On the rise, downward
Equipped with vast energy resources, Azerbaijan managed to weather the global economic crisis. Fueled by a large influx of oil money, the Azerbaijani economy is on the rise. The official unemployment rate runs at six per cent. Investments are booming. President Ilham Aliyev has said that 800,000 new jobs have been created within the last five years.
Yet, Zohrab Ismayilov, a Baku-based economist who runs a watchdog NGO, paints a less optimistic picture about the economy’s efficiency in the country. Ismayilov reckons that underdevelopment of the private sector and the service industry may jeopardize the job market. That, in turn, may encourage people to seek work elsewhere. “The private sector can’t stand on its feet due to rampant corruption and strong monopolies. In addition, the investment climate is not that good,” the economist says.
The situation becomes particularly difficult for young people who lack higher ducation and have no connections. A low income would often push them toward Russia where they try to make ends meet by working as street vendors.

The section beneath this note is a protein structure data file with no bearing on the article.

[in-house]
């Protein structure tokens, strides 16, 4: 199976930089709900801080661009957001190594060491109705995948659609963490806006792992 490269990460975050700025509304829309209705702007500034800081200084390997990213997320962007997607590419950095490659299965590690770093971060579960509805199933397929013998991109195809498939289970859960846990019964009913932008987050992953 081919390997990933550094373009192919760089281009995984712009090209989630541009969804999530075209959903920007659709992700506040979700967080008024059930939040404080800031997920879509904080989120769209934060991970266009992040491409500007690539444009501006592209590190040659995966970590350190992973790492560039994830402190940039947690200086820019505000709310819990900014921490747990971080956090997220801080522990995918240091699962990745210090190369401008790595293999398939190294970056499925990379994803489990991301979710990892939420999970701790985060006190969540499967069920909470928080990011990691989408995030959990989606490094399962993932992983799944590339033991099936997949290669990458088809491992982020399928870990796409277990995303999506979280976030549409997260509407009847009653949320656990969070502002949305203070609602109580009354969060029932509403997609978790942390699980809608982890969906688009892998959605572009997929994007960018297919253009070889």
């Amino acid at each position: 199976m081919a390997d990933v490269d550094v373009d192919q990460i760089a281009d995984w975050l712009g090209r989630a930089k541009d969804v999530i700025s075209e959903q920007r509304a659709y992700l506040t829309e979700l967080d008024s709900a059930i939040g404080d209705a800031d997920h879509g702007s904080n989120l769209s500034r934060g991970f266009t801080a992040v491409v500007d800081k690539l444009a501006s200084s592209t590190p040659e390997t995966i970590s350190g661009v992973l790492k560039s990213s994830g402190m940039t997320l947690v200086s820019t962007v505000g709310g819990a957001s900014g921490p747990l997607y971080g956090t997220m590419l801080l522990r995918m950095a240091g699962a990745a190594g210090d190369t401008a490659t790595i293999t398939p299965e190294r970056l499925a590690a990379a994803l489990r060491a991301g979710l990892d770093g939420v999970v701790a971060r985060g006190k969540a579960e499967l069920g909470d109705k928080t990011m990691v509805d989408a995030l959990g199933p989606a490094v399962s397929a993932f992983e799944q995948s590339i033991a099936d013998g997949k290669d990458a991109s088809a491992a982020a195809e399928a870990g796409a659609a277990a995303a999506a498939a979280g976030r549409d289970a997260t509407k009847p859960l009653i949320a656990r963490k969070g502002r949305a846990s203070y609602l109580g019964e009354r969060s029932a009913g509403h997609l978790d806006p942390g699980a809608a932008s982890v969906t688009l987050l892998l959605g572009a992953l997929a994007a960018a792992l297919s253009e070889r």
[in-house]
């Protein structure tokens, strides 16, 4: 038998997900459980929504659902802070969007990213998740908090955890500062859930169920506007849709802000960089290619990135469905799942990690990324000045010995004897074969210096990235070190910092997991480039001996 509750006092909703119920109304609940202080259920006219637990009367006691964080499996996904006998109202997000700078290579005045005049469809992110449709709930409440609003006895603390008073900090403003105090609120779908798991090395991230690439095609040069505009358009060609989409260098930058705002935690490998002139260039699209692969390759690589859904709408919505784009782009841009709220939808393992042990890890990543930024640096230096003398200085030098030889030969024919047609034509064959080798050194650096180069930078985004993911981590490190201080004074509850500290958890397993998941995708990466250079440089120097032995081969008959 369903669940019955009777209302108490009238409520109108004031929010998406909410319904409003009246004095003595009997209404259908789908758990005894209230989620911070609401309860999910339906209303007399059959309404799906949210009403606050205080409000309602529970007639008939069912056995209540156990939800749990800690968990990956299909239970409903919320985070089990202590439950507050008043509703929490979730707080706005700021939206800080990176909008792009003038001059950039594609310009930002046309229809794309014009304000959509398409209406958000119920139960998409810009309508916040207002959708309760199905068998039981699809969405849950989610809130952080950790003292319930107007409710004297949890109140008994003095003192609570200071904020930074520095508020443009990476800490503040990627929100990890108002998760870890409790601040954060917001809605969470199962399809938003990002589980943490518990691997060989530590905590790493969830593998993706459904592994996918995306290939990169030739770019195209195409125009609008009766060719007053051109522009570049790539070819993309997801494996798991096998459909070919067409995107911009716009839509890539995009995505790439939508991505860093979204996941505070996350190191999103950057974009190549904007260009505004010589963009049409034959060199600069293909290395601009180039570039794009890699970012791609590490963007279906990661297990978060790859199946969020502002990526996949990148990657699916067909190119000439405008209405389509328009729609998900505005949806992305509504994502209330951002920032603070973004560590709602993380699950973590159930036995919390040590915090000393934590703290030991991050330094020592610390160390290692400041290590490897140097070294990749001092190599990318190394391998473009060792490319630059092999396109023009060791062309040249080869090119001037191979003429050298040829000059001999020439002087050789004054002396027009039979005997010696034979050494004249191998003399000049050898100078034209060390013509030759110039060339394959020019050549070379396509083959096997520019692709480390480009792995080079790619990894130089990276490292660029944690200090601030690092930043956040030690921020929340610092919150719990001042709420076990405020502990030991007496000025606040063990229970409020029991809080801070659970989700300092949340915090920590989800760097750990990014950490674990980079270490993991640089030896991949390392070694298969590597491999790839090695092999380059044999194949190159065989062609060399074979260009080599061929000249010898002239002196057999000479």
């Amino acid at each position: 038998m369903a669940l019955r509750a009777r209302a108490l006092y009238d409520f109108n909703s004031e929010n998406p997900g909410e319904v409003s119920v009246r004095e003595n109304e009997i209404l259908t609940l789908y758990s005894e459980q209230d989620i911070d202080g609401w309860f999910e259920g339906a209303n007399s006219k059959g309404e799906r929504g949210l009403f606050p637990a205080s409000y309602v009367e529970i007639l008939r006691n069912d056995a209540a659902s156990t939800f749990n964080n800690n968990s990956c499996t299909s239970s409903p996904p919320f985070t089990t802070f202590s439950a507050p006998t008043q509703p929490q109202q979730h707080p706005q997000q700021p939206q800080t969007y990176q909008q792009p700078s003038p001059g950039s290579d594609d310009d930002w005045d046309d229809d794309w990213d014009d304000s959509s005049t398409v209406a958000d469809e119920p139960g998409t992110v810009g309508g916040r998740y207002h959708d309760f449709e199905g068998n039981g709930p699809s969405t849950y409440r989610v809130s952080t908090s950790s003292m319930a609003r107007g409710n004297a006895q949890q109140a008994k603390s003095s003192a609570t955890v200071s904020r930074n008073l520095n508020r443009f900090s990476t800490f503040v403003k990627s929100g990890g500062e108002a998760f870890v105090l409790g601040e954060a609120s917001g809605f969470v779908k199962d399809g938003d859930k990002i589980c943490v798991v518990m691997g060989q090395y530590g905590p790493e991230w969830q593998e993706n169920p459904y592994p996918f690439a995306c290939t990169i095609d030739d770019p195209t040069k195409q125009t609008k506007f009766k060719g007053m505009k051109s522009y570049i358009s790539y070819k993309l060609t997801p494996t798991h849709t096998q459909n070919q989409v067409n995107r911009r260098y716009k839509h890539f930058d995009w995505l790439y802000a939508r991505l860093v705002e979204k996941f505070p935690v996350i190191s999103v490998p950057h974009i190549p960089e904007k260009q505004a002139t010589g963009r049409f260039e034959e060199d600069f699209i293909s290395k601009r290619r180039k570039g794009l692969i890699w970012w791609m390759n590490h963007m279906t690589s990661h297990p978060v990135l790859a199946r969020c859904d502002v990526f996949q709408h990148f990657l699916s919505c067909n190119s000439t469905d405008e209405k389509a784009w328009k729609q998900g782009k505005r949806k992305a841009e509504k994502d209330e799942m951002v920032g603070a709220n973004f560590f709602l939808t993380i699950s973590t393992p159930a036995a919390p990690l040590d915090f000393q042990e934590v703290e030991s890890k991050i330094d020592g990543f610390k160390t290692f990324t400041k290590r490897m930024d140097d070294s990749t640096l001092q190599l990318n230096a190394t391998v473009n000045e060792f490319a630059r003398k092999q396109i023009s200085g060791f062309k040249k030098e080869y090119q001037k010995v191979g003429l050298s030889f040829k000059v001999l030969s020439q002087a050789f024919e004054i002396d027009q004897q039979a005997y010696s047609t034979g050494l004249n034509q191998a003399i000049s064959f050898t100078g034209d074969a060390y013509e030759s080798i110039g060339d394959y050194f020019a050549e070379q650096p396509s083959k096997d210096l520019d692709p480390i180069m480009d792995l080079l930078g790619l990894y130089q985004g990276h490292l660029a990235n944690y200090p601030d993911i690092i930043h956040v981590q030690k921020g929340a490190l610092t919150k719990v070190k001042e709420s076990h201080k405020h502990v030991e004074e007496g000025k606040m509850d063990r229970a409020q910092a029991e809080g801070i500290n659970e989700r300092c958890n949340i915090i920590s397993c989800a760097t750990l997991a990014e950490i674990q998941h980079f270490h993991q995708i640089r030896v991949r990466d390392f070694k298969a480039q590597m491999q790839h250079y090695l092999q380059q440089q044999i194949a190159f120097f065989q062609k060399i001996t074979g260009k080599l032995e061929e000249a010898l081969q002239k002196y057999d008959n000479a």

Their better educated peers also face challenges. Blogger and new media specialist, Ali Novruzov, believes that the Azerbaijani market is of little attraction for those who hunt for career advancement. “The problem is that there are no prospects for young, educated professionals to achieve something here. There are no adequate career and financial opportunities”.
To some extent, however, there is. Yet it’s all about picking the right lot. Those who find themselves loyal to the ruling elite may not experience any trouble in finding an attractive, well-paid position, provided they accept that their comfort of living is worth paying the price.
“There are other aspects of comfort in Baku that money can’t buy…and in general it lacks a meaningful quality of life, a respect for human dignity from the political administration and all other things that the middle class values, but can’t obtain in an increasingly authoritarian country,” Novruzov says.
Rustamli, age: 19.